There is no doubt that more mobility has advantages for the elderly. Mobility promotes the physical and mental health of everyone, including the elderly. What can caregivers do to improve the mobility of the elderly? Below we give 10 tips to healthcare providers.
As the elderly exercise more, mobility will automatically improve as a result. It is usually a threshold that people first have to cross, because the elderly have often become anxious about their ability to move sufficiently without risk. People are afraid of falling or running into problems along the way. It is therefore of the utmost importance to remove that fear of movement and to look for incentives for this group. Make exercise fun by planning activities.
2. Investigate alternatives to transport
The elderly regularly do not want to admit that things like driving are becoming increasingly difficult for them. But that means that they become much less mobile due to this self-imposed restriction. They no longer dare to talk about it, or hardly talk about it, and start avoiding certain things. It is then up to the healthcare provider to find alternatives. Public transport can be an excellent alternative, especially for elderly people who are still on the move. In this case, support must be provided to allow the elderly to take that step.
3. Technological support
Older people often do not yet know the possibilities of, for example, a modern navigation system. With this, someone who has restricted driving because of the fact that he or she can no longer find his way can be helped in a simple way. In this case, too, it is important that care providers do everything they can to remove the thresholds. After all, the elderly often have difficulty getting used to technology. Choose devices that are easy to use and give clear instructions that are regularly repeated.
4. Stimulate self-reliance
Research shows that older people exercise less when they are admitted, compared to the previous home situation. This naturally also greatly limits mobility. To get the elderly active again, it is often wise to encourage self-reliance on as many points as possible. If older people can and want to do more business themselves, they will also choose to become more mobile again. This must of course be achieved with the necessary guidance.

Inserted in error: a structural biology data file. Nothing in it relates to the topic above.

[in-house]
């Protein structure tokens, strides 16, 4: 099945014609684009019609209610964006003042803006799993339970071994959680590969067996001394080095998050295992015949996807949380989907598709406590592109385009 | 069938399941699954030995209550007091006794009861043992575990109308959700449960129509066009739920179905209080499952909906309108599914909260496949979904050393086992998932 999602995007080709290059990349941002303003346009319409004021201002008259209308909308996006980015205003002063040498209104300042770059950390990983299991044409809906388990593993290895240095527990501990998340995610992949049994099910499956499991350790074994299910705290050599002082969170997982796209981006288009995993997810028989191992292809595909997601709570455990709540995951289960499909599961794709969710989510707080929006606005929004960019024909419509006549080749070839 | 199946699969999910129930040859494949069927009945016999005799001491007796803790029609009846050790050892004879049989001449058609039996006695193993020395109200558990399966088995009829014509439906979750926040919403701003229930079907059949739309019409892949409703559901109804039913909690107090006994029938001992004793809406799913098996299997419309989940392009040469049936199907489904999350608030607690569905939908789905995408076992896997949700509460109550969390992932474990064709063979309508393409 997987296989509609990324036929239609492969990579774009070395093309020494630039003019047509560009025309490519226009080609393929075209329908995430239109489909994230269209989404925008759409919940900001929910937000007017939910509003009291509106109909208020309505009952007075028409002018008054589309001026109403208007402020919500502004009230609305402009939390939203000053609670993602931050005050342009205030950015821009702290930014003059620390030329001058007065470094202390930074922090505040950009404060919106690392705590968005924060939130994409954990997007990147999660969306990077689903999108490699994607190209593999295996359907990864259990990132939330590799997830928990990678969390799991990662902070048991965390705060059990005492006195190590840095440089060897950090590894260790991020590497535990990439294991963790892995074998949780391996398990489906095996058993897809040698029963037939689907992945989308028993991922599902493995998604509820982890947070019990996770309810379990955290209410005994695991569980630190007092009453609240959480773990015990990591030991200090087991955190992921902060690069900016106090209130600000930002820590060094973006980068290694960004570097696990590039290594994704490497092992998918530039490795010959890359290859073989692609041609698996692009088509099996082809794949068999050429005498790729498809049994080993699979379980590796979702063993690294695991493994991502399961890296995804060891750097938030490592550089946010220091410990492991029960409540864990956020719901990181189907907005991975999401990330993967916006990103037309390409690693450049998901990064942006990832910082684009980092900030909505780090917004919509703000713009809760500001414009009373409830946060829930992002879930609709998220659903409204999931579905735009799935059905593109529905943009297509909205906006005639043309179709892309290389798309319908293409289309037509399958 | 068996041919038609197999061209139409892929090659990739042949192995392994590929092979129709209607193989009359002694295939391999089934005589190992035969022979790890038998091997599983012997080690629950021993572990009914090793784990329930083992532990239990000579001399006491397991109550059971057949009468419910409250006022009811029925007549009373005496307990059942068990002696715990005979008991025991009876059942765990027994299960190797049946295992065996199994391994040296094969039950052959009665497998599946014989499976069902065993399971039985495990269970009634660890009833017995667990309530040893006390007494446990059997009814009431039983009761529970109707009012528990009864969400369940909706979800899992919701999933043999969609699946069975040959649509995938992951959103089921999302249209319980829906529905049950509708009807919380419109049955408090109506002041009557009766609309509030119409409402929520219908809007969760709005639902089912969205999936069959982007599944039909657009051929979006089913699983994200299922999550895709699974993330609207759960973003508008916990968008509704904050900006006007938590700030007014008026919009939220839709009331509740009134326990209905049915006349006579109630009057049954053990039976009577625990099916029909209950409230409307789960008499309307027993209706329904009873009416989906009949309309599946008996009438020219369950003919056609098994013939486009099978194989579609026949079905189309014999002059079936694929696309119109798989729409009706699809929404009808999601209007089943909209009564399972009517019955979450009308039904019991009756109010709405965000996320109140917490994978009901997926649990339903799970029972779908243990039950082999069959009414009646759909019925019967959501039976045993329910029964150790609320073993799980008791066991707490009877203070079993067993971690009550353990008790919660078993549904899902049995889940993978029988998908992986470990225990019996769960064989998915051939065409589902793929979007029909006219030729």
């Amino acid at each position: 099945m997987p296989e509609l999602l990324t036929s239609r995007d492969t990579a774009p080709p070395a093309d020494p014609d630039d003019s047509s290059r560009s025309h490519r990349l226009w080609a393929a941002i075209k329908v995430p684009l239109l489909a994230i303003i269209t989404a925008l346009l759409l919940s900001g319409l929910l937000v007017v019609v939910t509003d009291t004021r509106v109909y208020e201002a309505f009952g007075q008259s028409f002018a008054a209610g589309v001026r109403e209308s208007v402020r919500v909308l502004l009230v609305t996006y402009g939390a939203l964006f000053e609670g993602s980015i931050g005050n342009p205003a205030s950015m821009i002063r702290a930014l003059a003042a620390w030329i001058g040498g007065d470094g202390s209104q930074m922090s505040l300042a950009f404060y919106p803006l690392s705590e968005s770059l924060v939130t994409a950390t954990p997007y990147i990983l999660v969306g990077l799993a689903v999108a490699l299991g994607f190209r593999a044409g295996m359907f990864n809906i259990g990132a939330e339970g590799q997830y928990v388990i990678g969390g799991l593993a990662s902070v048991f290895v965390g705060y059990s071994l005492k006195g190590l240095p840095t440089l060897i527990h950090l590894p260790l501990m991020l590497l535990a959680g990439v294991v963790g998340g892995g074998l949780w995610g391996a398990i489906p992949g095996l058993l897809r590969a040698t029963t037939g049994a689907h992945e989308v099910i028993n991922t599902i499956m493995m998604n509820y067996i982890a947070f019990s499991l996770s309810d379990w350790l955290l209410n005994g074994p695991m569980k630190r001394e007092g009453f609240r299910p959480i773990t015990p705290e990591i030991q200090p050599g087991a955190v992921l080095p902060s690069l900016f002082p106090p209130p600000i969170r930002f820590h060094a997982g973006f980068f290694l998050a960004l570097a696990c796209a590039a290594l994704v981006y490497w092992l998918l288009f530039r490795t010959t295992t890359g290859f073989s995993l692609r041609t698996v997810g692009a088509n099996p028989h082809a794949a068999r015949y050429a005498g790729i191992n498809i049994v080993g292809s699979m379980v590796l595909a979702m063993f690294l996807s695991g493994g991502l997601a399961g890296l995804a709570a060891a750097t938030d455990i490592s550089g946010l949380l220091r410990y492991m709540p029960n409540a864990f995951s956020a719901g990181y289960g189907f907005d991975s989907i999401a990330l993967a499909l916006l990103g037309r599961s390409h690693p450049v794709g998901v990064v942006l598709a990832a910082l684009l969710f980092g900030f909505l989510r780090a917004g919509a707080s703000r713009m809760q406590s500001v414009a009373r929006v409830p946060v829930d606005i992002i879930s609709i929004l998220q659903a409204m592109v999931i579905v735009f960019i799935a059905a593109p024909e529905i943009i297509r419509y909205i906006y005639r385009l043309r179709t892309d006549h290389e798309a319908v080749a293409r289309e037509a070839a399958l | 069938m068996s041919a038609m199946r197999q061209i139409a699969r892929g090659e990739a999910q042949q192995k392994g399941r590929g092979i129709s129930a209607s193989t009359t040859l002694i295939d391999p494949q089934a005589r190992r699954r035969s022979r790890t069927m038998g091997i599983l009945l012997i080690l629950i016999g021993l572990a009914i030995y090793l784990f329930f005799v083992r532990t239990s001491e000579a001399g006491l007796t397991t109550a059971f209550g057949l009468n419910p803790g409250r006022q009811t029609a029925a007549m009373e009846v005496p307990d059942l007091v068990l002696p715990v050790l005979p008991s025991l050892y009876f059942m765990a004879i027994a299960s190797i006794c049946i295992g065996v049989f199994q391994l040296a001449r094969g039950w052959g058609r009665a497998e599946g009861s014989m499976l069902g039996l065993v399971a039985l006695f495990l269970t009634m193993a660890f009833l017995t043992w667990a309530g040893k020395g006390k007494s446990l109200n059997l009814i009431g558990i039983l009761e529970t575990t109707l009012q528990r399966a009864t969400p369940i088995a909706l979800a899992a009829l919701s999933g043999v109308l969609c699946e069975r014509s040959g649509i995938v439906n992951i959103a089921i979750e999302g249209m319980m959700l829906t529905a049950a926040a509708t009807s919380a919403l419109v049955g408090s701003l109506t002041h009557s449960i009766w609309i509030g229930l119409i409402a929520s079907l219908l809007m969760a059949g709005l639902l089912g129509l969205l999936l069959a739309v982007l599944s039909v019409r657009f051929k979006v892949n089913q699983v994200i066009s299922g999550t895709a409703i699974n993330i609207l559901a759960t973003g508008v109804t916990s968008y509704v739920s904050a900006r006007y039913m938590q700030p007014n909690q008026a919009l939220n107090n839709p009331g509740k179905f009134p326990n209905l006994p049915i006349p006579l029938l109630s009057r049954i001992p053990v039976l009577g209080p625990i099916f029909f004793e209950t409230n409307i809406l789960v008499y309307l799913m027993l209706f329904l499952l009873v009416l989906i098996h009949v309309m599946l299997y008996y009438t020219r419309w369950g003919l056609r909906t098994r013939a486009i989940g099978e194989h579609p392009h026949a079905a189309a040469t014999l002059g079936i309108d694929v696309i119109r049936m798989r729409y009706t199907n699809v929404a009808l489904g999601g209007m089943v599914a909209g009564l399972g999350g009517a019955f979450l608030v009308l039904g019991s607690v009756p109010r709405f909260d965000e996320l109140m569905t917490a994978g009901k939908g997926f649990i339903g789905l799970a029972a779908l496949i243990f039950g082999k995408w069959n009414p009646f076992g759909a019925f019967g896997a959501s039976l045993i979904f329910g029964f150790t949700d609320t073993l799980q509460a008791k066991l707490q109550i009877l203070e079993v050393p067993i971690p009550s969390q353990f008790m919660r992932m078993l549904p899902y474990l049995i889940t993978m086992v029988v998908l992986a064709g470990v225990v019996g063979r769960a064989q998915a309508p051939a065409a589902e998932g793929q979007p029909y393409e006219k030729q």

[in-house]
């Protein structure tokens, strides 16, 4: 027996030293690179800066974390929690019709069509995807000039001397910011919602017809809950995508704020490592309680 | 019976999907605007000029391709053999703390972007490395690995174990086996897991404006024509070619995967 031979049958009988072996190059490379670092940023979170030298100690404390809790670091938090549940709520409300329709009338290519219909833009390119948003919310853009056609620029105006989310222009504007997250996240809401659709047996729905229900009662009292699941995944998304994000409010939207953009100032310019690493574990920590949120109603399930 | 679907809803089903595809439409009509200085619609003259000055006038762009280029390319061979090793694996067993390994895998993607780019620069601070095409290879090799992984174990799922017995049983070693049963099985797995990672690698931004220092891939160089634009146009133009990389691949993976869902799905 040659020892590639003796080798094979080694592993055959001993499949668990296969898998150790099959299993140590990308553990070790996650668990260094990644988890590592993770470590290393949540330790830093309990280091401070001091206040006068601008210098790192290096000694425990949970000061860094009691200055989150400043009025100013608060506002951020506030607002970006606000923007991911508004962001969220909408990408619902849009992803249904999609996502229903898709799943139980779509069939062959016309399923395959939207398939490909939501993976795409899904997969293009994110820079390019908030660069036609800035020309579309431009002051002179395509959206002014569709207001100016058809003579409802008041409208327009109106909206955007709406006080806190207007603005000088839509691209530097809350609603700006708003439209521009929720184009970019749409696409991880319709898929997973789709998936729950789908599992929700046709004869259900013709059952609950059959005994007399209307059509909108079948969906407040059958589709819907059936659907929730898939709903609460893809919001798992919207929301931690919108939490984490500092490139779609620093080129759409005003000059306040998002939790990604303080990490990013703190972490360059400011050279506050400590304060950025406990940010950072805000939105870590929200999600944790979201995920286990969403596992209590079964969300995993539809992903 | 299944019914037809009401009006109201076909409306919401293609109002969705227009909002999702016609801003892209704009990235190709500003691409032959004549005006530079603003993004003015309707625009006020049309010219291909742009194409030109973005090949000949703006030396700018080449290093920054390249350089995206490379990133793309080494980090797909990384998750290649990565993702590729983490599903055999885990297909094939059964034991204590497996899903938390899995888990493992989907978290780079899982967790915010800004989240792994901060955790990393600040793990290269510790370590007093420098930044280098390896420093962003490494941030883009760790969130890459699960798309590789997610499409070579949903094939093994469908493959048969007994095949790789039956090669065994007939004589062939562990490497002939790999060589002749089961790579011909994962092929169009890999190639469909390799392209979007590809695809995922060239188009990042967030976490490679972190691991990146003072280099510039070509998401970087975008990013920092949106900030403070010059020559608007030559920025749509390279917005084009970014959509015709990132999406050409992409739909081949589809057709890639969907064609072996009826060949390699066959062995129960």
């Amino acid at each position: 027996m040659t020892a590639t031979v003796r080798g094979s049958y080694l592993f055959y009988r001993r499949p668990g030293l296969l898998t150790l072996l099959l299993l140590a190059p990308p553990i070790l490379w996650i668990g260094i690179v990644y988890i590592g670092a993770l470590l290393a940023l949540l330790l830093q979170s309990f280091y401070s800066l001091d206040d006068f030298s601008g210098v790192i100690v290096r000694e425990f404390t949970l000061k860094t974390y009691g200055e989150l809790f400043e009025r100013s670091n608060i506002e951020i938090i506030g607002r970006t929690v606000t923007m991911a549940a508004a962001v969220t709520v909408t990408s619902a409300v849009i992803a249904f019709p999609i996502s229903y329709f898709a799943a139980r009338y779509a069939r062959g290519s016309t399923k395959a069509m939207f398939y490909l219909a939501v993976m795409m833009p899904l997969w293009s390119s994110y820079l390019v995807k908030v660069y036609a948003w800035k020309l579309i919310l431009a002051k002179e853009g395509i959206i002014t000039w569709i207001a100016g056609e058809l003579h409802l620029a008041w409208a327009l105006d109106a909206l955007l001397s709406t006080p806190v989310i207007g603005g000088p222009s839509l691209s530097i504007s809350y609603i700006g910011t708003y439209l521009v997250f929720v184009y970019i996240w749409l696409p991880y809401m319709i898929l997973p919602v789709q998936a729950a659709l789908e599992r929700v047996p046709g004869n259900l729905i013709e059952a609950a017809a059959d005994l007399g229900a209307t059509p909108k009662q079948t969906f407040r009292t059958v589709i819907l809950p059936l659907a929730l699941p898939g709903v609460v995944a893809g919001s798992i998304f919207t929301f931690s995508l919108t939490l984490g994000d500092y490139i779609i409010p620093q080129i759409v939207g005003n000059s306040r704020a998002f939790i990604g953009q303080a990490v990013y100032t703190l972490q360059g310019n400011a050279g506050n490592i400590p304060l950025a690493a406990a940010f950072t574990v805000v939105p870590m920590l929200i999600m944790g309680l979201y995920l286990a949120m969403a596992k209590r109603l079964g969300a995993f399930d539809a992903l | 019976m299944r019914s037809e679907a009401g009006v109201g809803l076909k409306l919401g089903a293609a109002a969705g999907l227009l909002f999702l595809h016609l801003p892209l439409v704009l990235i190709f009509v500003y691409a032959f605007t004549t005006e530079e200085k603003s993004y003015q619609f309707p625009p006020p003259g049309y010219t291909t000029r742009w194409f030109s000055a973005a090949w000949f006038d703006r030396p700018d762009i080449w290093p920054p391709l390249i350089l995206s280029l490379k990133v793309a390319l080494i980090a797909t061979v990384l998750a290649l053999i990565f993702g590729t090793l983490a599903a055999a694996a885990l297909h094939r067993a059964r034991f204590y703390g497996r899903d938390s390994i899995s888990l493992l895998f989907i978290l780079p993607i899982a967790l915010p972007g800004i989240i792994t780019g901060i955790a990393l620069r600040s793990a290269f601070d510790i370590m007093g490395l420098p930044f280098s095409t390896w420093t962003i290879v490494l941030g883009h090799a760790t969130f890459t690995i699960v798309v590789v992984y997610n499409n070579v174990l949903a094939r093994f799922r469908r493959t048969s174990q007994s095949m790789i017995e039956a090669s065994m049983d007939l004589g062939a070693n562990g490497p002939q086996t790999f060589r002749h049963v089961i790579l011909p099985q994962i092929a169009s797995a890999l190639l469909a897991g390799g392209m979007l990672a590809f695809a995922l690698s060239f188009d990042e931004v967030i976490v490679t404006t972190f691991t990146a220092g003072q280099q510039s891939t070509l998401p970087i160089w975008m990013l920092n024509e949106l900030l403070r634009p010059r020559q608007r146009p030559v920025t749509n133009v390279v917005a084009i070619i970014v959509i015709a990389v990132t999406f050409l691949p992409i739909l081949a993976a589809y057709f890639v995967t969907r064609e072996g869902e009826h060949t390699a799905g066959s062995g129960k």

5. Increasing certainty
Many elderly people feel insecure in the increasingly busy traffic and are therefore less likely to leave the house. Sometimes it is sufficient to restore that certainty by using technological tools, such as the smartphone or tablet. The fact that the elderly know that they can come into contact with a healthcare provider in this way can make a huge difference in terms of mobility. It is important for a senior to regain that certainty, so that he or she can take to the street with confidence.
Staying mobile at a later age is very important, but can also entail major risks. Certainly when one participates in traffic and has to deal with other road users. It is therefore of the utmost importance for caregivers to properly map out what elderly people can and cannot do. The assessment of the driving ability of the elderly can in the first instance be done by the caregiver himself. However, if doubts arise, it is often wise to contact your doctor. This person may then decide to have a driving proficiency test conducted for the elderly. Based on the outcome of this test, it is decided whether or not the elderly person can keep the driving license.
If the elderly indicate that they have difficulty with matters related to their mobility, training can also be considered. There are specific driving lessons for the elderly who want to keep driving a car, but sometimes feel too insecure. But even when it comes to other means of transport, such as the electric bicycle, training can be an option to increase mobility. A course ‘dealing with current public transport’ can also improve a lot for older people who have not used it for a long time.
One of the simplest, but also the most effective methods to get older people back to mobile is a walker . A walker provides a much better balance and increases the certainty of the elderly to dare to take longer walks. There is also a threshold at the walker that health care providers may still underestimate. An elderly person will sometimes regard the permanent use of a walker as a new confirmation that they will be excluded from society. That image must prevent the caregiver
9. The Mobility
The number of mobility scooters has increased enormously in recent years and that says enough about the benefits of this way of giving older people more mobility. For older people who used to drive a car, such a step may not be very big, but for other older people. It is therefore a duty for care providers to ensure that older people are supported in purchasing the right mobility scooter and to learn how to handle this means of transport properly.
10. Electric wheelchair
The development of the electric wheelchair has increased enormously in recent years. By using better batteries, these seats have a larger range and can also be suitable for outdoor use. In many cases, the operation can also be adjusted to the limitations of the user. Certainly an assignment for health care providers to see which elderly people could benefit from their mobility.
Importance of care providers in the mobility of the elderly
The advice of a care provider can be leading in the choice of the elderly. Therefore, the importance of a healthcare provider should not be underestimated. The caregiver himself may also be aware that the mobility of the elderly depends in part on him. Awareness forms the basis for a strong position with regard to the client.